He didn’t meet my eyes as he bobbed his head. “If that would please you, sir, I shall begin doing so.”
“We would enjoy your company. It will give not only Bee but the rest of the household staff an opportunity to know you better.”
He bowed again. “If it would please you, sir—”
“It would,” I interrupted. “But only if you are comfortable also.”
For a time our eyes met, and he was a boy standing naked by a hearth as a trained assassin ripped through his clothes. Yes. A bit of awkwardness to the beginning of our relationship. One we would have to overcome. The silence held, and something changed in him as determination set on his face.
“Yes. I shall be there, Holder Badgerlock.”
A dream from a winter night when I was six years old.
In a market square, a blind beggar sat in his rags. No one was giving him anything, for he was more frightening than pathetic with his cruelly scarred face and crumpled hands. He took a little puppet out of his ragged clothes; it was made of sticks and string with only an acorn for a head, but he made it dance as if it were alive. A small sullen boy watched from the crowd. Slowly he was drawn forward to watch the puppet’s dance. When he was close, the beggar turned his clouded eyes on the boy. They began to clear, like silt settling to the bottom of a puddle. Suddenly the beggar dropped his puppet.
This dream ends in blood and I am afraid to recall it. Does the boy become the puppet, with strings attached to his hands and feet, his knees and elbows and bobbing head? Or does the beggar seize the boy with hard and bony hands? Perhaps both things happen. It all ends in blood and screaming. It is the dream I hate most of all the dreams I have ever had. It is the end dream for me. Or perhaps the beginning dream. I know that after this event, the world as I know it is never the same.
Dream journal of Bee Farseer
My first dinner with my new tutor was the worst meal of my life. I was dressed in one of my new tunics. It itched. It had not yet been taken in to fit me, so I felt as if I were walking about in a small woolen tent. My new leggings were not yet finished, so my old ones were both too short and baggy about the knees. I felt like some peculiar wading bird, with my legs sticking out the bottom of my ample clothes. I told myself that once I was seated at the table, no one could tell, but my plan to be first there failed.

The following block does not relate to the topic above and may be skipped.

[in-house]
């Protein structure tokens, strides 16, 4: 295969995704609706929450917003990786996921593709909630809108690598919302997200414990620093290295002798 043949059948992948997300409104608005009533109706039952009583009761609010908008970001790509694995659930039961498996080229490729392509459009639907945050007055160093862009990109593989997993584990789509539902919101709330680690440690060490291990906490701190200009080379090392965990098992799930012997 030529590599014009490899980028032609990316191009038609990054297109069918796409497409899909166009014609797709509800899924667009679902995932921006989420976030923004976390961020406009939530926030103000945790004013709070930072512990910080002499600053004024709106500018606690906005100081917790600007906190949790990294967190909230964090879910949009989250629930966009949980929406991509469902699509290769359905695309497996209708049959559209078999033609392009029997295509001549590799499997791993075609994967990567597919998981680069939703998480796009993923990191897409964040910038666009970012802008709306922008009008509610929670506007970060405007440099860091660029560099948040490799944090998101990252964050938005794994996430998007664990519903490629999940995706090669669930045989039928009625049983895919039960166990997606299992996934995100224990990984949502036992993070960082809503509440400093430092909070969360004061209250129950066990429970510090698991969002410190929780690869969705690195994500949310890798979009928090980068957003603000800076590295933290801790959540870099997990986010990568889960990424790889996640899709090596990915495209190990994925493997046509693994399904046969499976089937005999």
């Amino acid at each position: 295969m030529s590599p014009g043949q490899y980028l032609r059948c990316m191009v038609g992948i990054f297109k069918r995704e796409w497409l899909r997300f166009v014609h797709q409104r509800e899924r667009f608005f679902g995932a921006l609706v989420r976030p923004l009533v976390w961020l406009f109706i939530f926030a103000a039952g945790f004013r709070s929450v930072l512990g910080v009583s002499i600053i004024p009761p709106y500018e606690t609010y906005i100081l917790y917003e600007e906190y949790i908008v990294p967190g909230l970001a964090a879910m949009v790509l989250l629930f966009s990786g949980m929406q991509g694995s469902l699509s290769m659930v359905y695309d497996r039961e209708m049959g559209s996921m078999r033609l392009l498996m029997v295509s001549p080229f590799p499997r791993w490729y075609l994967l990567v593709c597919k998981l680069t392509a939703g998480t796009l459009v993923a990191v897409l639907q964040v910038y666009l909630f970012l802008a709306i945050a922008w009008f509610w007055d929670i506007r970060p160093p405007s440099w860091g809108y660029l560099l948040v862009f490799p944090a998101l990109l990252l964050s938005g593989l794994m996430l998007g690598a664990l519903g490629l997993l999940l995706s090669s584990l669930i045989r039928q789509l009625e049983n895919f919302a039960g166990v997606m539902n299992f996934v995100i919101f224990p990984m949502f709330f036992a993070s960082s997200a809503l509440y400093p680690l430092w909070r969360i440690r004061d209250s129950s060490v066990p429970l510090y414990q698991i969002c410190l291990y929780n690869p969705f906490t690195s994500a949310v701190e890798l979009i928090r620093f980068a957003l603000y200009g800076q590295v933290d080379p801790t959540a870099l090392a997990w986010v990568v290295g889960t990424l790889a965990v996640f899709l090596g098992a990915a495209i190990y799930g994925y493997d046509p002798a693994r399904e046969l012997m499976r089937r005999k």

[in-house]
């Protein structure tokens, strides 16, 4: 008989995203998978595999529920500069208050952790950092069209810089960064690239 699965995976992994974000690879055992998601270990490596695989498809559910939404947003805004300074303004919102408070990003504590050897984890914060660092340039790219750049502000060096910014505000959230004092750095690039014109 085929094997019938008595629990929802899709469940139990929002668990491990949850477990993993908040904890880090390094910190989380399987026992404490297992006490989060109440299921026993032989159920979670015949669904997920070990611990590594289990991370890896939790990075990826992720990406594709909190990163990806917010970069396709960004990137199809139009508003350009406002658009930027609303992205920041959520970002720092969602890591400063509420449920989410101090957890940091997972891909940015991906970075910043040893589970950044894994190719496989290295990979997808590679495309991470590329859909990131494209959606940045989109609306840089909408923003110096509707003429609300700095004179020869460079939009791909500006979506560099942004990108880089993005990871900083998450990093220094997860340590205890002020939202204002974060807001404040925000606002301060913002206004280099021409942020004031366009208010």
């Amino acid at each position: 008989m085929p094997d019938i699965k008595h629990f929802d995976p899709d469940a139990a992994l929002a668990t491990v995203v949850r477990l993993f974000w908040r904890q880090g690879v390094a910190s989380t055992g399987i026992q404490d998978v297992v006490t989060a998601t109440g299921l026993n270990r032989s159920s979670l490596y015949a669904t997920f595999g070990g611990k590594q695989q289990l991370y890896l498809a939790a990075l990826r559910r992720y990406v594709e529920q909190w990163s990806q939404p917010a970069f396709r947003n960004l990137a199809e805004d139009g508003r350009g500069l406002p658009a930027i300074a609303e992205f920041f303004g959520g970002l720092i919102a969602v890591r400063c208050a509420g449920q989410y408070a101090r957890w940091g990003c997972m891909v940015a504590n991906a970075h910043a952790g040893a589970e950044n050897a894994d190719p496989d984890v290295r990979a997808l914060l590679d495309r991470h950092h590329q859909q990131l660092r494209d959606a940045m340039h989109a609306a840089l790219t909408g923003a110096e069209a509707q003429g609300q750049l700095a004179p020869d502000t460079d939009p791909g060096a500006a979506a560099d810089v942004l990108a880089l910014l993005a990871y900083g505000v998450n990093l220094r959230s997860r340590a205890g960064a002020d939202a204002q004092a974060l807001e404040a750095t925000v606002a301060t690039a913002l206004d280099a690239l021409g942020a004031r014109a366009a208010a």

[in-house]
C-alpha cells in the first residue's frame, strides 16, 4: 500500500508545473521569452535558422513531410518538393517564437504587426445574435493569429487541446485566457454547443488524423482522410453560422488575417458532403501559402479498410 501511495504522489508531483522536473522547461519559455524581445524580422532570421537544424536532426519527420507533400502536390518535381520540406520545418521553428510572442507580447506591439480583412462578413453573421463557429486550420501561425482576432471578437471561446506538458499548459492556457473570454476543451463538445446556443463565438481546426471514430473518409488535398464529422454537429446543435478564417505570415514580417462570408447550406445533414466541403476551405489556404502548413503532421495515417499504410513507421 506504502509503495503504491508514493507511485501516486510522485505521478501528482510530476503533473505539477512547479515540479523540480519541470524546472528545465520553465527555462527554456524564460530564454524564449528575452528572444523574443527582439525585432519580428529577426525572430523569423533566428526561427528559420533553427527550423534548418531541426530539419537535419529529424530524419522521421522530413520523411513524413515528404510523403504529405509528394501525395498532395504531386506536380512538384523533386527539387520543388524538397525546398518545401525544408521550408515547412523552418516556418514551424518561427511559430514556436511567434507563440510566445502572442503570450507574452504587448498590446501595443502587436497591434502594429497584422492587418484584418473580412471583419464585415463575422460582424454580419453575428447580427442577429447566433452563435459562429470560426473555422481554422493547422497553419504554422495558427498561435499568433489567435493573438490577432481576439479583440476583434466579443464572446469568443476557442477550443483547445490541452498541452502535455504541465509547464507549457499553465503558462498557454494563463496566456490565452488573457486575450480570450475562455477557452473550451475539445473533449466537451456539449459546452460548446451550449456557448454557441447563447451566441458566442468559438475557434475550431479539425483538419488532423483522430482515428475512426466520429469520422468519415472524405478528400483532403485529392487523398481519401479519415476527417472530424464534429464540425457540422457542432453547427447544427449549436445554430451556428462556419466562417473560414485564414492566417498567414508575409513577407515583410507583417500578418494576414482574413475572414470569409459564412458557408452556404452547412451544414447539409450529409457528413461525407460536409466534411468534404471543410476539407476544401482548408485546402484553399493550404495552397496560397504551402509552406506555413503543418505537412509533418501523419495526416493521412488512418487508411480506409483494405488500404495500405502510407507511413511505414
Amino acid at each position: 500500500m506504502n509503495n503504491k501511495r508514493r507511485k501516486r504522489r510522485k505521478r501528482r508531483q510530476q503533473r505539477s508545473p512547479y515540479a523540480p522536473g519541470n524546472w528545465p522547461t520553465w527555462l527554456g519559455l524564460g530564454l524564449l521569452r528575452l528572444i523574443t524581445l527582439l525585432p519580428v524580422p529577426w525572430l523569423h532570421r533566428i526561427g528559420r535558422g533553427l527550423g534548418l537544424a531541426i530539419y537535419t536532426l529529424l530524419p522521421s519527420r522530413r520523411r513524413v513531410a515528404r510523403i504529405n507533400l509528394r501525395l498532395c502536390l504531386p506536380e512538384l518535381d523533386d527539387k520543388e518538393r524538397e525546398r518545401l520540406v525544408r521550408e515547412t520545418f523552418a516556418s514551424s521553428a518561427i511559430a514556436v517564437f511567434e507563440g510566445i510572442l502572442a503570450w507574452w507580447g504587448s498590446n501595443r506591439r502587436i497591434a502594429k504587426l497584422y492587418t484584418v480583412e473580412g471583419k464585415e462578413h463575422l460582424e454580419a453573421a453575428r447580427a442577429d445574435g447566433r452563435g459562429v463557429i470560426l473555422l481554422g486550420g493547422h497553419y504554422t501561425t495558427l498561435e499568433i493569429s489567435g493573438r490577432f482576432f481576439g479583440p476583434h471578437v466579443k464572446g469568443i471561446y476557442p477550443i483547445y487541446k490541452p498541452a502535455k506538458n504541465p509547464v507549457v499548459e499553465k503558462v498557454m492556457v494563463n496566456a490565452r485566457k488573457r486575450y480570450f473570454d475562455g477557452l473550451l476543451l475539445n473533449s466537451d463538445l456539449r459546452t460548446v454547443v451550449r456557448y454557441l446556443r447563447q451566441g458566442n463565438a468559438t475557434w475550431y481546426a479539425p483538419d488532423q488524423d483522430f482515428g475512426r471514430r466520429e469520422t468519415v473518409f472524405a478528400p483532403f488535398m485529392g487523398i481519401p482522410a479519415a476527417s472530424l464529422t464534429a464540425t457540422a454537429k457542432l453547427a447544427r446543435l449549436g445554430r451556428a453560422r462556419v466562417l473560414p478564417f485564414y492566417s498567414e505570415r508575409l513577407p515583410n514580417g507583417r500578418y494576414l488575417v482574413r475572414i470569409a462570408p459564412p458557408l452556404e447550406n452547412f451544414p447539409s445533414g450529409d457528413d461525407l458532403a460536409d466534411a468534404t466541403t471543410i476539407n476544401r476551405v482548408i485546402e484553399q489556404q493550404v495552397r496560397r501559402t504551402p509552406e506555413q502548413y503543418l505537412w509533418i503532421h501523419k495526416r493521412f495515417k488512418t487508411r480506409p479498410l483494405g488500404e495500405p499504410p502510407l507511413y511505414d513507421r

Shun had preceded me, sweeping into the dining room like a Queen entering her throne room. Her hair had been dressed on top of her head; her new maid had a gift for hair, and every auburn curl shone. Silver pins twinkled against that sleek mahogany like stars in a night sky. She was beyond beautiful; she was striking. Even I had to admit that. Her gown was green and some trick of the cut lifted her breasts away from her chest as if she were offering them to us, demanding we look at them. She had painted her lips and dusted her face with a pale powder so that her dark lashes and green eyes looked at us as if from a mask. A kiss of rouge at the top of each cheek made her appear animated and lively. I was doomed to hate her all the more for her beauty. I followed her into the room. Before I could reach my seat, she turned to regard me and smiled a cat’s smile.
Worse was to come. My tutor was behind me.
FitzVigilant could not take his eyes off Shun. His beautiful face had healed, the swelling gone and the greens and purples of his bruises faded. His skin was not weathered as were my father’s and Riddle’s. He had the complexion of a court gentleman. He had shaved his high-boned cheeks and strong chin as smooth as could be, but the shadow of what would doubtless be a grand mustache was showing on his upper lip. I had worried that he would scoff at my ill-fitting clothes—a useless fear. He halted in the door, his eyes widening as he saw Shun. Both she and I saw him catch his breath. Then he came slowly to take his place at the table. He apologized to my father for being late, but as he spoke, he looked at Shun.
He took his place at the table last, and he apologized to my father for coming late.
In that moment of his carefully worded courtesy with his court accent, I fell in love.
People make mock of a girl or boy’s first love, calling it puppyish infatuation. But why should not a young person love just as wildly or deeply as any other? I looked at my tutor and knew that he must see me as just a child, small for my age and provincial, scarcely worthy of his attention. But I will not lie about what I felt. I burned to distinguish myself in his company. I longed to say something charming, or to make him laugh. I wished that something would happen that would make him see me as important.
But there was nothing about me. I was a little girl, dressed in very ordinary garb, with no exciting tale to tell. I could not even enter the conversation that Shun began and then guided so carefully to herself and her sophisticated upbringing. She spoke of her childhood in the grandparents’ home, telling stories of the various well-known minstrels who had performed there, and nobles who had come to visit. Often enough, FitzVigilant would exclaim that he, too, had heard that minstrel perform, or that he knew Lady This-and-So from a visit to Buckkeep Castle. When he mentioned a minstrel named Hap, she set down her fork and exclaimed that she had heard he was the most amusing of minstrels, knowing every humorous song that one could sing. I longed to open my mouth and say he was like an elder brother to me and once had given me a doll. But they were talking to each other, not me, and if I had spoken it would have seemed I eavesdropped. In that moment, though, how I longed that Hap would suddenly drop in on one of his random visits and greet me as kin.